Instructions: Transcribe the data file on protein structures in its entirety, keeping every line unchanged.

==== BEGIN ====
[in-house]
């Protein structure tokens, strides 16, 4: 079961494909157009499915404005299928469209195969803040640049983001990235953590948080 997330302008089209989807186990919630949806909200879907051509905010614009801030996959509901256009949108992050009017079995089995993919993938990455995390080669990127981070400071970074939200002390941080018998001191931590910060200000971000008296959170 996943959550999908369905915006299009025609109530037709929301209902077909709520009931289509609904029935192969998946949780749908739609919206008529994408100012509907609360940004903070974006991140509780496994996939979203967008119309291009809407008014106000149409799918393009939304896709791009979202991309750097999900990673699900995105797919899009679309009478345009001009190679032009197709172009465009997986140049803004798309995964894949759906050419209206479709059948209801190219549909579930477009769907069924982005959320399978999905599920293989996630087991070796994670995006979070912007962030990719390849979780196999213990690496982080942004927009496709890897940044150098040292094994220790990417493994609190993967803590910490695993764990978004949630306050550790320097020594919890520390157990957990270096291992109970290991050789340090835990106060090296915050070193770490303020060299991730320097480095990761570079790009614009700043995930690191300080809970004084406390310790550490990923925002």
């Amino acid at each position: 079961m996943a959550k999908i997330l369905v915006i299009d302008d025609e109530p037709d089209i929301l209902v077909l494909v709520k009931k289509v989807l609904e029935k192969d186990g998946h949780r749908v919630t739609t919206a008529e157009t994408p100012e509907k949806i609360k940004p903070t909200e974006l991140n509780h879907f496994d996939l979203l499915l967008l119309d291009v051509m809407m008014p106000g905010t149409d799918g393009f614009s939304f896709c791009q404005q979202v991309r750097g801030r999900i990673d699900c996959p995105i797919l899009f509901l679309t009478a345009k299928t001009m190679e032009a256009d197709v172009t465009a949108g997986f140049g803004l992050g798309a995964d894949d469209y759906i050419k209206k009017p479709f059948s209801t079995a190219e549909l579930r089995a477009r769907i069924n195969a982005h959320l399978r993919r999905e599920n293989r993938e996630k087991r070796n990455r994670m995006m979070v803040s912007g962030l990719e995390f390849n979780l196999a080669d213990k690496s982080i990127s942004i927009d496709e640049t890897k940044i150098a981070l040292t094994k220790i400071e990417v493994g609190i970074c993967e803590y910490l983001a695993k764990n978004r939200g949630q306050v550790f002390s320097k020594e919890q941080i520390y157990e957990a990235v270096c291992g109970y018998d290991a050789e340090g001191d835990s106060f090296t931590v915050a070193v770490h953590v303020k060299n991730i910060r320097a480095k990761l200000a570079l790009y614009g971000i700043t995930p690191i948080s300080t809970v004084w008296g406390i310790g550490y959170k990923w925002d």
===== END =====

[in-house]
């Protein structure tokens, strides 16, 4: 079961494909157009499915404005299928469209195969803040640049983001990235953590948080 997330302008089209989807186990919630949806909200879907051509905010614009801030996959509901256009949108992050009017079995089995993919993938990455995390080669990127981070400071970074939200002390941080018998001191931590910060200000971000008296959170 996943959550999908369905915006299009025609109530037709929301209902077909709520009931289509609904029935192969998946949780749908739609919206008529994408100012509907609360940004903070974006991140509780496994996939979203967008119309291009809407008014106000149409799918393009939304896709791009979202991309750097999900990673699900995105797919899009679309009478345009001009190679032009197709172009465009997986140049803004798309995964894949759906050419209206479709059948209801190219549909579930477009769907069924982005959320399978999905599920293989996630087991070796994670995006979070912007962030990719390849979780196999213990690496982080942004927009496709890897940044150098040292094994220790990417493994609190993967803590910490695993764990978004949630306050550790320097020594919890520390157990957990270096291992109970290991050789340090835990106060090296915050070193770490303020060299991730320097480095990761570079790009614009700043995930690191300080809970004084406390310790550490990923925002």
């Amino acid at each position: 079961m996943a959550k999908i997330l369905v915006i299009d302008d025609e109530p037709d089209i929301l209902v077909l494909v709520k009931k289509v989807l609904e029935k192969d186990g998946h949780r749908v919630t739609t919206a008529e157009t994408p100012e509907k949806i609360k940004p903070t909200e974006l991140n509780h879907f496994d996939l979203l499915l967008l119309d291009v051509m809407m008014p106000g905010t149409d799918g393009f614009s939304f896709c791009q404005q979202v991309r750097g801030r999900i990673d699900c996959p995105i797919l899009f509901l679309t009478a345009k299928t001009m190679e032009a256009d197709v172009t465009a949108g997986f140049g803004l992050g798309a995964d894949d469209y759906i050419k209206k009017p479709f059948s209801t079995a190219e549909l579930r089995a477009r769907i069924n195969a982005h959320l399978r993919r999905e599920n293989r993938e996630k087991r070796n990455r994670m995006m979070v803040s912007g962030l990719e995390f390849n979780l196999a080669d213990k690496s982080i990127s942004i927009d496709e640049t890897k940044i150098a981070l040292t094994k220790i400071e990417v493994g609190i970074c993967e803590y910490l983001a695993k764990n978004r939200g949630q306050v550790f002390s320097k020594e919890q941080i520390y157990e957990a990235v270096c291992g109970y018998d290991a050789e340090g001191d835990s106060f090296t931590v915050a070193v770490h953590v303020k060299n991730i910060r320097a480095k990761l200000a570079l790009y614009g971000i700043t995930p690191i948080s300080t809970v004084w008296g406390i310790g550490y959170k990923w925002d």